The History of Virginia Spirits
The distillation of beer and wine dates to the 8th century. An alchemist named Geber developed the alembic still, noting that the heated wine from the vessel released a flammable vapor “of little use, but of great importance to science.”
Little did he know of its joy as a social lubricant.
In Virginia, the history of distillation was primarily driven by the failure of the English to make palpable wine. As with any business endeavor, the Virginia Company, who sponsored the intrepid colonists, was created to make money.
Upon landing in Jamestown in 1607, the newcomers noted it was a land “where wild vines grew so profusely, cultivation would produce veritable rivers of wine.” Alas, ‘twas not true. The wine tasted awful.
The inability to make wine set the stage for the distillation of fruit and grains and led the young Nation on a course of distilled spirits production, primarily maintained until craft beer and artesian wine gained traction in the 1980s.
Wine and beer are produced through fermentation and while spirits by distillation. The former is a spontaneous action—albeit managed—the latter fully controlled by man. Distilling is simply removing the alcohol in wine and beer, aging it and then bottling.
Today, Virginians are circling back to their whiskeys, gins, brandies and more. The industry is poised for dramatic growth.
George Washington might be smiling as he gazes down on what’s unfolding in his native state. In the 1780s, Washington was producing 11,000 gallons of rye whiskey a year at Mount Vernon. He was the largest producer of spirits in the young country.
Elijah Craig, a Baptist preacher from Orange County, Virginia, is credited with producing the first bourbon in the late 1780s. His secret was to age the alcohol in charred oak casks, a process that gives bourbon its reddish color and unique taste.
Virginia Spirit’s Colorful Past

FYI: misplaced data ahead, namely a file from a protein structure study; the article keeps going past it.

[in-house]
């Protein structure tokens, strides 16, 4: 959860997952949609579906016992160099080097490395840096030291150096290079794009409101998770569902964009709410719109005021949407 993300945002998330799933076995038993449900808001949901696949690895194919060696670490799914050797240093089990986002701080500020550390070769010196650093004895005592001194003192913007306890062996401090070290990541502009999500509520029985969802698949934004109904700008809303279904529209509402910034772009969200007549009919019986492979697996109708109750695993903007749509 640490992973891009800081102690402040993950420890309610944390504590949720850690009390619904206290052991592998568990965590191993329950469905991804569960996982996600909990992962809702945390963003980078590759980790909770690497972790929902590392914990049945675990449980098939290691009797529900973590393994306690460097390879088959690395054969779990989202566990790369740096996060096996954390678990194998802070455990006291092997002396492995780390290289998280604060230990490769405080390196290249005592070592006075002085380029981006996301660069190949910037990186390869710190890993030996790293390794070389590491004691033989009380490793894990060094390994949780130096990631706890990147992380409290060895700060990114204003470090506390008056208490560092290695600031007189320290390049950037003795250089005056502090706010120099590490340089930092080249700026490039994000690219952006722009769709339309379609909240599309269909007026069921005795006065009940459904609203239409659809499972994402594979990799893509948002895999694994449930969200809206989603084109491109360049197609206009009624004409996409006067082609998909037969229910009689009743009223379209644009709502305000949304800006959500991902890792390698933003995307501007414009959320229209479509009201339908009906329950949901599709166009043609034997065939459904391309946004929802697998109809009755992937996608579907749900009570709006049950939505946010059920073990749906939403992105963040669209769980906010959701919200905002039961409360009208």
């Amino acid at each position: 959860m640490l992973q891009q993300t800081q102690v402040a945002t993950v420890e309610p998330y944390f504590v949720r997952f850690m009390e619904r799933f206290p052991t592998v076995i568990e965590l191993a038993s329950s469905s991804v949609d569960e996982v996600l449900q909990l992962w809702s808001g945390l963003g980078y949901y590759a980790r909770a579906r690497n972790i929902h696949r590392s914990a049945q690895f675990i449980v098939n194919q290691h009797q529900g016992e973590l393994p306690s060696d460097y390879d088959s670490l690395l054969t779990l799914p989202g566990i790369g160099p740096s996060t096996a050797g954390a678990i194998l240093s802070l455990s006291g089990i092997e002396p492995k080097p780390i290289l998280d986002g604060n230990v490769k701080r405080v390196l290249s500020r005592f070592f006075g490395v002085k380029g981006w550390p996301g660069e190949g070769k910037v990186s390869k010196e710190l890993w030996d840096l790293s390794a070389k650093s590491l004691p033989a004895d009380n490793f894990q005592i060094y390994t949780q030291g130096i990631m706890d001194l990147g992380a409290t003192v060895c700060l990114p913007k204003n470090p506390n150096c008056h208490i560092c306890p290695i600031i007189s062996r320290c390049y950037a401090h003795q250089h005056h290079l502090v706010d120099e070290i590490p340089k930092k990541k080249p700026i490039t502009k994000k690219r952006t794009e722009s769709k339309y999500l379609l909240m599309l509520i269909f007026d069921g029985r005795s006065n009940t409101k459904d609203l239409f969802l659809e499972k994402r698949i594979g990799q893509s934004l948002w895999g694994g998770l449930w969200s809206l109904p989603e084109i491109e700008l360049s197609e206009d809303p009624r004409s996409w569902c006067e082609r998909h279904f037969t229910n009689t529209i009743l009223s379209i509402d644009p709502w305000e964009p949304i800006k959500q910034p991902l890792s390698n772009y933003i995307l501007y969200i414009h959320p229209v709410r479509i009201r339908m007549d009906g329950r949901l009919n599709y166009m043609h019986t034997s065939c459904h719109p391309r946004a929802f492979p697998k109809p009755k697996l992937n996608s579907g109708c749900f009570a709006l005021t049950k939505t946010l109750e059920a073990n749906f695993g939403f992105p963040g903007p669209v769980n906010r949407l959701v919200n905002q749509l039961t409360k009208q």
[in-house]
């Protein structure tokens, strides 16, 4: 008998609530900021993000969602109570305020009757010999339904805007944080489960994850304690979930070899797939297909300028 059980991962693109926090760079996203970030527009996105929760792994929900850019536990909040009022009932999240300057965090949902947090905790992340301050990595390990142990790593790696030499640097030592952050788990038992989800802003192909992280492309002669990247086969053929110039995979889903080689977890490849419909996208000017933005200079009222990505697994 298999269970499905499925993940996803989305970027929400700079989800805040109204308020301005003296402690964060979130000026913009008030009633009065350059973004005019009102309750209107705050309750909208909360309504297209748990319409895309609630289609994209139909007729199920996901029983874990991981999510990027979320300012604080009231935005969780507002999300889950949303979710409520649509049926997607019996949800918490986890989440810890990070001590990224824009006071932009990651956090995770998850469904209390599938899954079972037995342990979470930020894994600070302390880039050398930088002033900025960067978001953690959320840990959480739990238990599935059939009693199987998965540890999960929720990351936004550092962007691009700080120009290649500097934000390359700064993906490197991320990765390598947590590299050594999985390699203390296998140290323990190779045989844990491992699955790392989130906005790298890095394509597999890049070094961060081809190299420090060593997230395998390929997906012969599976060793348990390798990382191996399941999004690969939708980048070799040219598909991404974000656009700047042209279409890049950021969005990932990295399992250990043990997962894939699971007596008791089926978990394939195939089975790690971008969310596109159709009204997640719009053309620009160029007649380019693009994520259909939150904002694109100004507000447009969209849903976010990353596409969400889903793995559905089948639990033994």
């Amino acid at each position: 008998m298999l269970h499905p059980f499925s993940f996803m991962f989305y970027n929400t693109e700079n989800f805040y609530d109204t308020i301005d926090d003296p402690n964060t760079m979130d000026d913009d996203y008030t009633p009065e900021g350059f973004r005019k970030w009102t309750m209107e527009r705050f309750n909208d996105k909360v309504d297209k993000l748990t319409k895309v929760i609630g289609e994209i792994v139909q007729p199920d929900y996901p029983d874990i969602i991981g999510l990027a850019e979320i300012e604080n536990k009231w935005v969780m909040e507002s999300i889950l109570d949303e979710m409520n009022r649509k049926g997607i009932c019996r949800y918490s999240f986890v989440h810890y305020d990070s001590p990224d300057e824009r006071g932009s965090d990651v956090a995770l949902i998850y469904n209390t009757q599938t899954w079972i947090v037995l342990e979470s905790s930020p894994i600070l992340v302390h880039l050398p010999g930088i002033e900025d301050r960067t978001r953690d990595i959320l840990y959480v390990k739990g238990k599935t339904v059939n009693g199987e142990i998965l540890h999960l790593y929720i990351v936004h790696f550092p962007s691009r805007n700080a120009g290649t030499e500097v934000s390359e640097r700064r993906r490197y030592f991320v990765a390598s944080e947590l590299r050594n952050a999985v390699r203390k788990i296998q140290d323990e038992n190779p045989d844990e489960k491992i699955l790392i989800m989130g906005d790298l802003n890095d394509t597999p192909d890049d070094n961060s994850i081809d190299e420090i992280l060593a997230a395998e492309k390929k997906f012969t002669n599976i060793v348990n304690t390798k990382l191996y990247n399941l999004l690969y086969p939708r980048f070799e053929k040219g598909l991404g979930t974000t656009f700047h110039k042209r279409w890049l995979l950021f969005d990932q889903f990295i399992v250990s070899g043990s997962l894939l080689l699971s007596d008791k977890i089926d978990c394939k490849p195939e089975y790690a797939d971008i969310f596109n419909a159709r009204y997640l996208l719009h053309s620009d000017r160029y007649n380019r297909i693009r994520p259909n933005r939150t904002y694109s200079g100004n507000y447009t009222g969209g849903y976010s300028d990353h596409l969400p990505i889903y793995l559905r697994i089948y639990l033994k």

Rich in fabled history, Virginia does possess a few skeletons in its liquor closet; most notably the production of moonshine.
In the distant past, distilling was an economic necessity, enabling farmers to convert any surplus corn crop into a lighter weight liquid easily deliverable to market via mule trains. Twenty-four bushels of corn could be converted into two eight-gallon kegs of whiskey.
Whiskey farming enabled the backwoodsmen to buy nails, sugar, coffee and other necessities.
These hardy pioneers peacefully distilled until 1791 when the Federal government implemented an excise tax on whiskey. The frontiersmen’s wrath erupted in the form of the Whiskey Rebellion as 5,000 hot-tempered home distillers descended on Pittsburgh in an unsuccessful attempt to torch the town.
In 1794, George Washington, in command of 13,000 troops persuaded the rebels to forgo their cause without any loss of life. Illegal distilling was driven into the hills and hollows of Appalachia.
As for the traditional moonshine trade in Virginia, in 1941, the ABC Division of Enforcement seized an all-time high of 1,771 illegal stills. In 2011, a collaborative four-day air and ground operation between the ABC and Virginia State Police resulted in the discovery and destruction of just 25 inactive but operational stills in Franklin, Pittsylvania, and Carroll counties.
Clearly, things have settled down since the heyday of moonshiners.
Virginia Spirits Bright Future